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Clinical Medical
Reviews and Case Reports
ISSN: 2378-3656
CASE REPORT | VOLUME 4, ISSUE 11 | OPEN ACCESS DOI: 10.23937/2378-3656/1410194

Tetanus after Application of Traditional Topical on Severe Burn

Irié bi GS1 , Asse V2, Kadiane NJ3, Pete Y1, Koffi N1, Benie AC2, Nda-koffi C1, Ogondon B1, Kouame KE1 and Brouh Y1

1Anesthesia-resuscitation Service, University Hospital Centre of Bouake, Ivory Coast

2Department of Pediatrics, University Hospital Center of Bouake, Ivory Coast

3Department of Infectious Diseases, University Hospital Center of Bouake, Ivory Coast

*Corresponding author: Irié Bi Gohi Serge, Head of Clinics, Anesthesia-resuscitation Service, University Hospital Centre of Bouake, Bouake, Ivory Coast, Po-Box 1174, Tel: 0022507673862, E-mail: iriebi_gohiserge@yahoo.fr

Received: October 25, 2017 | Accepted: November 14, 2017 | Published: November 16, 2017

Citation: Irié bi GS, Asse V, Kadiane NJ, Pete Y, Koffi N, et al. (2017) Tetanus after Application of Traditional Topical on Severe Burn. Clin Med Rev Case Rep 4:194. doi.org/10.23937/2378-3656/1410194

Copyright: © 2017 Irié bi GS, et al. This is an open-access article distributed under the terms of the Creative Commons Attribution License, which permits unrestricted use, distribution, and reproduction in any medium, provided the original author and source are credited.

Summary


Introduction

The possibility of the occurrence of tetanus after application of a traditional topical for the treatment of a severe burn is a reality in tropical environment. This is true for this case.

Observation

A child girl of 2-year-old was accompanied by her parents to the pediatric emergencies for refusing to eat, trismus and generalized contractures four days after the application of a traditional topical on lesions of a severe thermal burn. When she entered the hospital, she had a temperature of 38 ℃, a heart rate at 114 beat/min and a blood pressure at 90/60 mmHg. No notion of injury was found during examination and tetanus vaccine coverage was not up to date incomplete. The child received doses of 6 weeks, 10 weeks, 14 weeks and not the first vaccination reminder of 16 months of life. The diagnosis of tetanus was immediately made. Anti-tetanus serotherapy combined with antibiotic therapy, benzodiazepine treatment and local care were also provided. The outcome was unfavorable with the death of the child in 24 hours.

Discussion

This case of tetanus is very unusual. The presence of tetanus spores can be explained by the contamination of certain components of the topical applied burn injuries, especially cassava leaves when dried on soil.

Conclusion

A severe burn is a way of tetanus inoculation after application of a herbal topical that has remained on soiled soil.

Keywords


Tetanus, Severe burn, Traditional topical

Introduction


Tetanus is an acute, non-immunizing poisoning caused by a telluric bacillus, Clostridium tetani. It is a public health problem in many developing countries despite the existence of a global immunization program [1]. The infection occurs when Clostridium tetani spores in the soil of the world and in the digestive tract of animals enter the body through open wounds, skin perforations or surgery. The occurrence of tetanus after contamination of burn injuries by Clostridium tetani spores has rarely been reported in the literature [2-4]. We report a case of generalized tetanus in a 2-year-old child after application of traditional topicals to severe burn injuries.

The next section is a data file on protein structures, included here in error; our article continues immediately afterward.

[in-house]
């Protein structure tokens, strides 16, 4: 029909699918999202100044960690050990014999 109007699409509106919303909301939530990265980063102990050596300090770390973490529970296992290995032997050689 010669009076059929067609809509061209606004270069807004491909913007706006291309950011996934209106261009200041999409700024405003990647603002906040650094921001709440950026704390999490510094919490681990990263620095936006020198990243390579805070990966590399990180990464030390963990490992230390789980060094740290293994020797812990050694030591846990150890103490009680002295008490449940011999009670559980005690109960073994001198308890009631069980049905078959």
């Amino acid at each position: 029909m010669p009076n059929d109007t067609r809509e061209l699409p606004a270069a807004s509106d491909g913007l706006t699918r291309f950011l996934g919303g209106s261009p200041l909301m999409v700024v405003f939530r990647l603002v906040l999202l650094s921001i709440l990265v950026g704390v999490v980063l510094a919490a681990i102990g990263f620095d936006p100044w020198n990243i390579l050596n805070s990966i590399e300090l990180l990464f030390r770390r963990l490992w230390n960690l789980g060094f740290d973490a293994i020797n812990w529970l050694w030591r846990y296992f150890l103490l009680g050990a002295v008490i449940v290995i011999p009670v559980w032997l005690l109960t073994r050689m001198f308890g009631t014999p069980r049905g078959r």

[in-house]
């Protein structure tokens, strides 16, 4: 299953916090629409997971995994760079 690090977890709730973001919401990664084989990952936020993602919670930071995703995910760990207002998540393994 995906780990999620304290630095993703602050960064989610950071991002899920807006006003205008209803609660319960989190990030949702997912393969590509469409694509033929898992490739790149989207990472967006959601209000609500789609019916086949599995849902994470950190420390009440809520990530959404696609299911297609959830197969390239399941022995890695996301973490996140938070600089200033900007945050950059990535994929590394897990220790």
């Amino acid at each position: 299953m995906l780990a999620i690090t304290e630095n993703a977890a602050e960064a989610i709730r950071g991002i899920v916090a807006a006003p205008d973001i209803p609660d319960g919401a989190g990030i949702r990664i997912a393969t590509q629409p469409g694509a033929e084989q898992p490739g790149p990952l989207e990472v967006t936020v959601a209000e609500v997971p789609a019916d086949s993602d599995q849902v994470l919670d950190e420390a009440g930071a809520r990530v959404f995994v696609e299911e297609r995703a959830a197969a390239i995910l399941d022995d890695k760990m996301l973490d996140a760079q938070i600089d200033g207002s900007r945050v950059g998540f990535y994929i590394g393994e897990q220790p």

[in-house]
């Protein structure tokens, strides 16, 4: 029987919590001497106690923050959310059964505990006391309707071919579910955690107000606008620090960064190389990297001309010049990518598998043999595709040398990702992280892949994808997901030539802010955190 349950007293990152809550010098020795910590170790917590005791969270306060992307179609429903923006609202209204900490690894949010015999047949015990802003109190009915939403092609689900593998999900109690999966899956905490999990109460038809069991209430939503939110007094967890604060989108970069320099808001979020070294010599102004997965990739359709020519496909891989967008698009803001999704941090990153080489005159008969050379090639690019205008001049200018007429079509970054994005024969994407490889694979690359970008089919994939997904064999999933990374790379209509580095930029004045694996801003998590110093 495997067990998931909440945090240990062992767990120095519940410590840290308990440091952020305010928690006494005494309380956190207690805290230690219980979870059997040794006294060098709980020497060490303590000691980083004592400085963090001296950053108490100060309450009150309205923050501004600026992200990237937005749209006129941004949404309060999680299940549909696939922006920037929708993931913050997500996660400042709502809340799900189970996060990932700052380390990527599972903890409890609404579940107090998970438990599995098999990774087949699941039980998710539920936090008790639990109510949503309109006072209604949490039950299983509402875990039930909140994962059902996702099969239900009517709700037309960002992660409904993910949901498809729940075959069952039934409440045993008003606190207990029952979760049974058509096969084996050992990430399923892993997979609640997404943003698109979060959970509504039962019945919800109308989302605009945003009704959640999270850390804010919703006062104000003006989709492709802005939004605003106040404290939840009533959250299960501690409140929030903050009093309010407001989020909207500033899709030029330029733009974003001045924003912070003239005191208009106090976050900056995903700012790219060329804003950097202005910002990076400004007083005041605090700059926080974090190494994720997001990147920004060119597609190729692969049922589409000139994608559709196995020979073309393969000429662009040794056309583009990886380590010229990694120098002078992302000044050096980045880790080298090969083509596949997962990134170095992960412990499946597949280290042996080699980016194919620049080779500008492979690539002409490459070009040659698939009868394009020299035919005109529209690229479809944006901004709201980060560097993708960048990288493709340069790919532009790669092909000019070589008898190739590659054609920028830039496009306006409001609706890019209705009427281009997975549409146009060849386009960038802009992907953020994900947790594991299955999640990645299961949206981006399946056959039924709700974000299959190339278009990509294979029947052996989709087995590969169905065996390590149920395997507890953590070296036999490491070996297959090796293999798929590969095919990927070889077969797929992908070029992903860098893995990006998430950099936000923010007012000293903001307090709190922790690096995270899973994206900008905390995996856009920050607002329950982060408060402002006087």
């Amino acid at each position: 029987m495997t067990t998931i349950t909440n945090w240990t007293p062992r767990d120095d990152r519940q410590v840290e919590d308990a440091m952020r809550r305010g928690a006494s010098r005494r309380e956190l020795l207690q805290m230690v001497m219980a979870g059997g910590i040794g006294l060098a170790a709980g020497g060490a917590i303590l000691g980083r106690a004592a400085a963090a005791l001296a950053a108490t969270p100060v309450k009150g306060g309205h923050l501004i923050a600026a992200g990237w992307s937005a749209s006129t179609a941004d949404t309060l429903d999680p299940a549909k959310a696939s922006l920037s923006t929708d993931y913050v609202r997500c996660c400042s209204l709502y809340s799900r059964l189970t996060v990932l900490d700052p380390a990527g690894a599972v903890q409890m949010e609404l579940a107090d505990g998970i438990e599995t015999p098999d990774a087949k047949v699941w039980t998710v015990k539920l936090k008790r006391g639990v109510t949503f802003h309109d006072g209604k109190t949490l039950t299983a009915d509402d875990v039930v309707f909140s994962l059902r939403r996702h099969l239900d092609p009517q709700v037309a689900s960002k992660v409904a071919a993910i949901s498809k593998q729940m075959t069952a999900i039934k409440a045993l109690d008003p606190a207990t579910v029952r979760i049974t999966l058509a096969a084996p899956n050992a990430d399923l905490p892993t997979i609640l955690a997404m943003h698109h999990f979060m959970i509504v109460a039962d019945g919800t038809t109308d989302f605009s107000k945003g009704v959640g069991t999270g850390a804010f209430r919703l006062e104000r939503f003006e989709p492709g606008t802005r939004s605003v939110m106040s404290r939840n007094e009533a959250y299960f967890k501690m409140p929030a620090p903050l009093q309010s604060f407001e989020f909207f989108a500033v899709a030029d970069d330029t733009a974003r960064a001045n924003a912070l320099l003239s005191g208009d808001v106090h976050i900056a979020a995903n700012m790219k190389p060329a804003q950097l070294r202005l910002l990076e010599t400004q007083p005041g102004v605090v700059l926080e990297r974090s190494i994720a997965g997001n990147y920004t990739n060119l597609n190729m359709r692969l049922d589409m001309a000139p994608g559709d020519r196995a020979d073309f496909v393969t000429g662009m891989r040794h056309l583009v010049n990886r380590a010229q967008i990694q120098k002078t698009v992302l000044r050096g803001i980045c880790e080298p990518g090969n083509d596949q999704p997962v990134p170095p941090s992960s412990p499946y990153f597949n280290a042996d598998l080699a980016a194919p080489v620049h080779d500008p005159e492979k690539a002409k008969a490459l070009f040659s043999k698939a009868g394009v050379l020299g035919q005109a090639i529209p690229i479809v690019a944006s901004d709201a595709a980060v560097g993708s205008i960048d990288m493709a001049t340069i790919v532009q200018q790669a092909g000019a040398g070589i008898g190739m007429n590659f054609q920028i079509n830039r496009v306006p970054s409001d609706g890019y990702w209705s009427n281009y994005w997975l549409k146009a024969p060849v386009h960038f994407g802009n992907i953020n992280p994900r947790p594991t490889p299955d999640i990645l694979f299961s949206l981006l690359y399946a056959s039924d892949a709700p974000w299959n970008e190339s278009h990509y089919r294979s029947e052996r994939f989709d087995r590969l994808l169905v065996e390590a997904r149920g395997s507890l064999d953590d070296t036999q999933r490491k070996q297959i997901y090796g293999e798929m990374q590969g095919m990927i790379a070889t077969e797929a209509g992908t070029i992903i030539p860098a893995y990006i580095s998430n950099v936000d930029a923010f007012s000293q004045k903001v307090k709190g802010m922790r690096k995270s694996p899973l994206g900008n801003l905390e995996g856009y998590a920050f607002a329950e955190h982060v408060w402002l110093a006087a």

Observation


A child girl of 2-years-old, was admitted for a refusal to feed, a stiff neck with a trismus. The story reported the occurrence of a thermal burn four days before the onset of symptoms and which would have been treated by applying poultice made from dried cassava leaves. Tetanus vaccine coverage was not up to date incomplete. The child received doses of 6 weeks, 10 weeks, 14 weeks and not the first vaccination reminder of 16 months of life. No symptoms of injury were reported in the days prior to onset of symptoms. At the entrance, the patient was conscious; the temperature at 38 ℃, the pulse at 114 beat/min, the blood pressure at 90/60 mmHg, the weight at 10 kg. They presented an impossibility of the mouth opening, a contracture of the muscles of the face and neck. Examination of the child showed areas of 2nd degree deep burns and 3rd degree burns with soiled wounds and burned body surface area estimated at 25% of total body surface area (Figure 1). The burn injuries involved the upper left limb, the lower limbs, the perineum, and the trunk. The occurrence of muscular paroxysms during the examination made it possible to evoke the diagnosis of generalized tetanus. The hemogram showed leukocytosis at 11000/mm3 with 84% neutrophils, platelets at 196,000/mm3, and hemoglobin at 11 g/dL. The thick drop was negative, the blood ionogram was normal and the cerebrospinal fluid was normal. The treatment involved the administration of serotherapy in order to neutralize the circulating toxin with anti-tetanus serum of equine origin 750 IU and 25 mg of hydrocortisone hemisuccinate intrathecally. A parenteral antibiotic therapy with amoxicillin-clavulanic acid (266 mg/8 h) was instigated. The patient was also given 10 mg diazepam diluted in 48 mL of isotonic saline administered three times a day to the electric syringe, in combination with 500 ml per day of 10% glucose serum enriched with electrolytes. Local care consisted of cleansing the burn injuries and dressing them with Chlorhexidine soaked compresses. The outcome was unfavorable with her death 24 hours after admission.